According to Article 85 para. (1) of the Constitution, in the event of an impossibility to form the Government, the President of the Republic of Mol­dova may dissolve the Parliament, following consultations with parliamen­tary factions. The second paragraph of this article provides that the Parliament may be dissolved, if it did not accept the vote of confidence for the formation of the new Government within 45 days fol­lowing the first request and only after at least two requests of investiture were declined.

One of the issues raised by the President of the Republic of Moldova was the identity of the candidates nominated to the office of Prime Minister who come with the investiture requests.

The Court noted that the phrase “two requests for investiture” provided in the second paragraph of Article 85 of the Constitution must be interpreted in light of Article 98 para. (2) and (3) of the Constitution, corroborated by the considerations set out by the Constitutional Court in Judgment no. 32 of 29 December 2015.

In Judgment no. 32 of 29 December 2015, the Court noted that the President must nominate as a candidate for the office of Prime Minister a person who enjoys the support of the parliamentary majority and not a person who he prefers, but that does not enjoy such a support. The President of the Republic of Moldova can conclude that there is a parliamentary majority from the very context of consultations with the parliamentary factions, bearing in mind that the parliamentary factions whose members, together, form the majority needed to cast a vote of confidence for the Government may propose a candidate to the President. At the same time, the Court emphasised that, unless an absolute parliamentary majority is formed, the President of the Republic of Moldova is under the duty to nominate, after consulting the parliamentary factions, a candidate for the office of Prime Minister, even if the parliamentary factions disagree with his proposal.

As a rule, declining an investiture request made by the Parliament is not a rejection of the candidate’s person, but a rejection of the programme of activity and of the list of members of the Government he presents before the Parliament. The possibility of a second request for investiture mirrors the opportunity for this candidate to make changes to the programme or to the list of members of the Government he is presenting before Parliament, so that he could secure a confidence vote under Article 98 para. (2) of the Constitution.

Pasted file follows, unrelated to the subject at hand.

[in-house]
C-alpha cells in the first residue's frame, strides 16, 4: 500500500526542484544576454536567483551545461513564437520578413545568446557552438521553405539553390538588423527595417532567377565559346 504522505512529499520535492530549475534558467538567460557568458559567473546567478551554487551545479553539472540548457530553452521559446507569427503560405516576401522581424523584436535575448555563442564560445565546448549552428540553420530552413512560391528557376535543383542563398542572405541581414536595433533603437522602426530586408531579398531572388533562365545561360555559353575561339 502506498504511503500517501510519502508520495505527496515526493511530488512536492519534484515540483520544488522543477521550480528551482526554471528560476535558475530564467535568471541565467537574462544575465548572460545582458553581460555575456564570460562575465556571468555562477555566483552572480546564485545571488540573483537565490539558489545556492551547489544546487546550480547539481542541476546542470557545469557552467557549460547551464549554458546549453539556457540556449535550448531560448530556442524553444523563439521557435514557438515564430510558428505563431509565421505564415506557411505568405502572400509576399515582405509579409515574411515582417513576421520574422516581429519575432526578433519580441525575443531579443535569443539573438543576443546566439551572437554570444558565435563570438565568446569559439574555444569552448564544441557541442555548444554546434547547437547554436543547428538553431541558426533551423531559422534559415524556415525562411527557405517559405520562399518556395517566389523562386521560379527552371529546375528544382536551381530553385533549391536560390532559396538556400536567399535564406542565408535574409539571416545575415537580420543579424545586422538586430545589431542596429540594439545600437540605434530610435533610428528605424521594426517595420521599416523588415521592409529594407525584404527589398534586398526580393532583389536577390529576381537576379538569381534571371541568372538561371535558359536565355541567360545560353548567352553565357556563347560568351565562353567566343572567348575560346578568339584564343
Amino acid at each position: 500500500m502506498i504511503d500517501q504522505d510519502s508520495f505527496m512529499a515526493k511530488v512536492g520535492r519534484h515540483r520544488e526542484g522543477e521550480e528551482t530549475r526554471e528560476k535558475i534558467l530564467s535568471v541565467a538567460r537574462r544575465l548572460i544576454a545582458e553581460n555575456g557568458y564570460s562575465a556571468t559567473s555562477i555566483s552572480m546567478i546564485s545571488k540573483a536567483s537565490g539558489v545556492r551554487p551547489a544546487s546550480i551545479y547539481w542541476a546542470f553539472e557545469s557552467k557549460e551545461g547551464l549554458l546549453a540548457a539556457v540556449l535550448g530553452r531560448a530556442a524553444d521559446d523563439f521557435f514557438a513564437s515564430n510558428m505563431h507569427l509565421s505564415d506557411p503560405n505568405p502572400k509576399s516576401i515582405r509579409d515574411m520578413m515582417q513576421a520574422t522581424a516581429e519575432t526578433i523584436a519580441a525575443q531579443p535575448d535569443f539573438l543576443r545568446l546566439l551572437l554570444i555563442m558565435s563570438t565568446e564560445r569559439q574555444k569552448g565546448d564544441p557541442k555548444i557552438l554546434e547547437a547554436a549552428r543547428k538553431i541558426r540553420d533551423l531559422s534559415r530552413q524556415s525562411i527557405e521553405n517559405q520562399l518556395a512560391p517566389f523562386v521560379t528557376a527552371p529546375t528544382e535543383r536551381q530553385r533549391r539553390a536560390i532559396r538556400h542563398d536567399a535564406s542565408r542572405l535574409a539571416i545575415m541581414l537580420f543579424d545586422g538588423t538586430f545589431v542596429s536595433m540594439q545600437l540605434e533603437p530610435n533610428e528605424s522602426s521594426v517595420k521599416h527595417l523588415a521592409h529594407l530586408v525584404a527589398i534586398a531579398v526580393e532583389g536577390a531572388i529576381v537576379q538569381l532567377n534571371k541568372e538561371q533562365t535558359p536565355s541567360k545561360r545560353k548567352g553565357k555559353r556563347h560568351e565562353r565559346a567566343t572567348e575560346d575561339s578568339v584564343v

However, in practice, unexpected situations may occur at the date of the consultations, as regards the person of a candidate. If a rejection of a request for investiture would only focus on the candidate’s person, as an exception, another candidate could be proposed, but only after a new round of consultations with the parliamentary factions is initiated and in compliance with the conditions arising from the Judgment of the Constitutional Court no. 32 of 29 December 2015.

The Court’s conclusions

Stemming from the above, the Constitutional Court decided the following:

- The President of the Republic of Moldova may not propose a candidate to the office of Prime Minister in the absence of Parliament’s leading units. Where an impossibility is found for the Parliament to convene due to the non-existence of the leading unit in charge, this implies the impossibility of the President of the Republic of Moldova to nominate a candidate to the office of Prime Minister.

- Where there is no plenary sitting of the lawmaking authority convened to examine the investiture of a Government or where there are units in place to convene the legislator, this would this amount to a tacit rejection of the request for investiture.

- The phrase “at least two requests for investiture” contained in Article 85 para. (2) of the Constitution does not necessarily imply the nomination of the same candidate.

This judgment is final, it cannot be appealed, entering into force upon adoption and shall be published in the Official Journal of Moldova.


This a courtesy translation of the original text available in Romanian language.